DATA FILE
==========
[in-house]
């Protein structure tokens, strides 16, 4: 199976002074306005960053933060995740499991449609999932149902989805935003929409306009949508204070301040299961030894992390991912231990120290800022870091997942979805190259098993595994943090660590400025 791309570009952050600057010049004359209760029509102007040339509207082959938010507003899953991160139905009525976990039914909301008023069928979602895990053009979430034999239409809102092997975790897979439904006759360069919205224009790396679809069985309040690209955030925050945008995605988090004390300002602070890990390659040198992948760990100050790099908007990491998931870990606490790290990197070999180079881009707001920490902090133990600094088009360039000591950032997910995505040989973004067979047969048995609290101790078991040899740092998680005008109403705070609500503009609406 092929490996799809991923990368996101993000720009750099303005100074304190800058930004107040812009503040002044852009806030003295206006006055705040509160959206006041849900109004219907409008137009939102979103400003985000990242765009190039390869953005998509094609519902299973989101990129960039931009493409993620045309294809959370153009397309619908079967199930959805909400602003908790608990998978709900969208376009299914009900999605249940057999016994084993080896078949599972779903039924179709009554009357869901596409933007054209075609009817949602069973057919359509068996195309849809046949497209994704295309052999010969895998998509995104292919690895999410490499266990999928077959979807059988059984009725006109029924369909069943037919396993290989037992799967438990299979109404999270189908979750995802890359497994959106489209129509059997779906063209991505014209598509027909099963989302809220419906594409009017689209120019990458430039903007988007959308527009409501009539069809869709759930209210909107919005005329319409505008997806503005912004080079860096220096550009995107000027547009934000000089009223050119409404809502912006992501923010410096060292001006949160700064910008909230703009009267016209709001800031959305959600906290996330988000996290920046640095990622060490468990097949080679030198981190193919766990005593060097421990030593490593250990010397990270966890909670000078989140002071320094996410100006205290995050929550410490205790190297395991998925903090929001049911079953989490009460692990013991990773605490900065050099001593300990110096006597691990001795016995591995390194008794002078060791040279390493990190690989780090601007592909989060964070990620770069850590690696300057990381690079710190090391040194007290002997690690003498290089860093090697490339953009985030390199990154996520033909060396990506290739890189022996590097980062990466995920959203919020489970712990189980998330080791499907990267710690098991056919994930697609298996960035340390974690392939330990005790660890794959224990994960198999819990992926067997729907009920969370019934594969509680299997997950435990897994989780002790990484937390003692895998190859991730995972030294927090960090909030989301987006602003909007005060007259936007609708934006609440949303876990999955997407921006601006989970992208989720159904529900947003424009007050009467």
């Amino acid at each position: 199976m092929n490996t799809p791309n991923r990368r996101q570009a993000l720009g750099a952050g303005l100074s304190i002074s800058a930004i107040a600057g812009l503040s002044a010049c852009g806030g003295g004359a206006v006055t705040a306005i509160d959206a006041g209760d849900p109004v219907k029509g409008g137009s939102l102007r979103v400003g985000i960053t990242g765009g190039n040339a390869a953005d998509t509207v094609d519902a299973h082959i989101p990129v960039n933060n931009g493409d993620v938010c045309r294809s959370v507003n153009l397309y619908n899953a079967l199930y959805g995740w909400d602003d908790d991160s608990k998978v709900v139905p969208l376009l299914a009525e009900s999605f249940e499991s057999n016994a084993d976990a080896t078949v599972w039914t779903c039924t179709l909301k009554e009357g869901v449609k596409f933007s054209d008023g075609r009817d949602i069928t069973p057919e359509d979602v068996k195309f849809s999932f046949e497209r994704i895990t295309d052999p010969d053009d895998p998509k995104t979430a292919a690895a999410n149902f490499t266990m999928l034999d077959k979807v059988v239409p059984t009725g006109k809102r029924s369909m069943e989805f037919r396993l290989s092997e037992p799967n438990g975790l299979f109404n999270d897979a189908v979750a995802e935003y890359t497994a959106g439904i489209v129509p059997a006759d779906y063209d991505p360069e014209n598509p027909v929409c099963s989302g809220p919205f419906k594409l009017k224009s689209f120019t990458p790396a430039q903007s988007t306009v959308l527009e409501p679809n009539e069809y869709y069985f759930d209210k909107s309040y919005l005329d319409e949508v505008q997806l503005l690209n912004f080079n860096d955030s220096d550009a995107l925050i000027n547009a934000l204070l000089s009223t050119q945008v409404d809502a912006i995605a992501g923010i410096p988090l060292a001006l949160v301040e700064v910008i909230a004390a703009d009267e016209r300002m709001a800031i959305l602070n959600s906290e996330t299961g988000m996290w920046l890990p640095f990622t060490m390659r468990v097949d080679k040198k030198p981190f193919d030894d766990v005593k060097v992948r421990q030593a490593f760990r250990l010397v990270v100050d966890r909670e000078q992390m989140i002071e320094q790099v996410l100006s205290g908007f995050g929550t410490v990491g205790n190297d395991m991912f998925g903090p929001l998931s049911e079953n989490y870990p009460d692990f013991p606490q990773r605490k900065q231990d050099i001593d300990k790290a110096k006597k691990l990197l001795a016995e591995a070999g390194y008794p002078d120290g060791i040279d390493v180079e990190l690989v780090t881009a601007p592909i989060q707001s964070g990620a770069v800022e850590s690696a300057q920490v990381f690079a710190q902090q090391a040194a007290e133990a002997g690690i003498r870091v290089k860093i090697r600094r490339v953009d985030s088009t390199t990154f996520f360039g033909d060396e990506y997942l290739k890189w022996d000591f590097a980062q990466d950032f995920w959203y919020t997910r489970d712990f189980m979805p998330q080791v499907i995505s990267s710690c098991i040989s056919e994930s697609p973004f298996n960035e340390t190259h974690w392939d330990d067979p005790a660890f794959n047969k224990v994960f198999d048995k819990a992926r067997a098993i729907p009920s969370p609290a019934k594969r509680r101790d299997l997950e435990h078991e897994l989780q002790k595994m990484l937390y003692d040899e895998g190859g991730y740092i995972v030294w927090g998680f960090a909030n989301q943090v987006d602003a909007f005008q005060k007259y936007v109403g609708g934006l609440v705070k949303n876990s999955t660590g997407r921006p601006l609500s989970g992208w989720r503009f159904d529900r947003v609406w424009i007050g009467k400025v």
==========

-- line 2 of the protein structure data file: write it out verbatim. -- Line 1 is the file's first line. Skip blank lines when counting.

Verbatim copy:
């Protein structure tokens, strides 16, 4: 199976002074306005960053933060995740499991449609999932149902989805935003929409306009949508204070301040299961030894992390991912231990120290800022870091997942979805190259098993595994943090660590400025 791309570009952050600057010049004359209760029509102007040339509207082959938010507003899953991160139905009525976990039914909301008023069928979602895990053009979430034999239409809102092997975790897979439904006759360069919205224009790396679809069985309040690209955030925050945008995605988090004390300002602070890990390659040198992948760990100050790099908007990491998931870990606490790290990197070999180079881009707001920490902090133990600094088009360039000591950032997910995505040989973004067979047969048995609290101790078991040899740092998680005008109403705070609500503009609406 092929490996799809991923990368996101993000720009750099303005100074304190800058930004107040812009503040002044852009806030003295206006006055705040509160959206006041849900109004219907409008137009939102979103400003985000990242765009190039390869953005998509094609519902299973989101990129960039931009493409993620045309294809959370153009397309619908079967199930959805909400602003908790608990998978709900969208376009299914009900999605249940057999016994084993080896078949599972779903039924179709009554009357869901596409933007054209075609009817949602069973057919359509068996195309849809046949497209994704295309052999010969895998998509995104292919690895999410490499266990999928077959979807059988059984009725006109029924369909069943037919396993290989037992799967438990299979109404999270189908979750995802890359497994959106489209129509059997779906063209991505014209598509027909099963989302809220419906594409009017689209120019990458430039903007988007959308527009409501009539069809869709759930209210909107919005005329319409505008997806503005912004080079860096220096550009995107000027547009934000000089009223050119409404809502912006992501923010410096060292001006949160700064910008909230703009009267016209709001800031959305959600906290996330988000996290920046640095990622060490468990097949080679030198981190193919766990005593060097421990030593490593250990010397990270966890909670000078989140002071320094996410100006205290995050929550410490205790190297395991998925903090929001049911079953989490009460692990013991990773605490900065050099001593300990110096006597691990001795016995591995390194008794002078060791040279390493990190690989780090601007592909989060964070990620770069850590690696300057990381690079710190090391040194007290002997690690003498290089860093090697490339953009985030390199990154996520033909060396990506290739890189022996590097980062990466995920959203919020489970712990189980998330080791499907990267710690098991056919994930697609298996960035340390974690392939330990005790660890794959224990994960198999819990992926067997729907009920969370019934594969509680299997997950435990897994989780002790990484937390003692895998190859991730995972030294927090960090909030989301987006602003909007005060007259936007609708934006609440949303876990999955997407921006601006989970992208989720159904529900947003424009007050009467």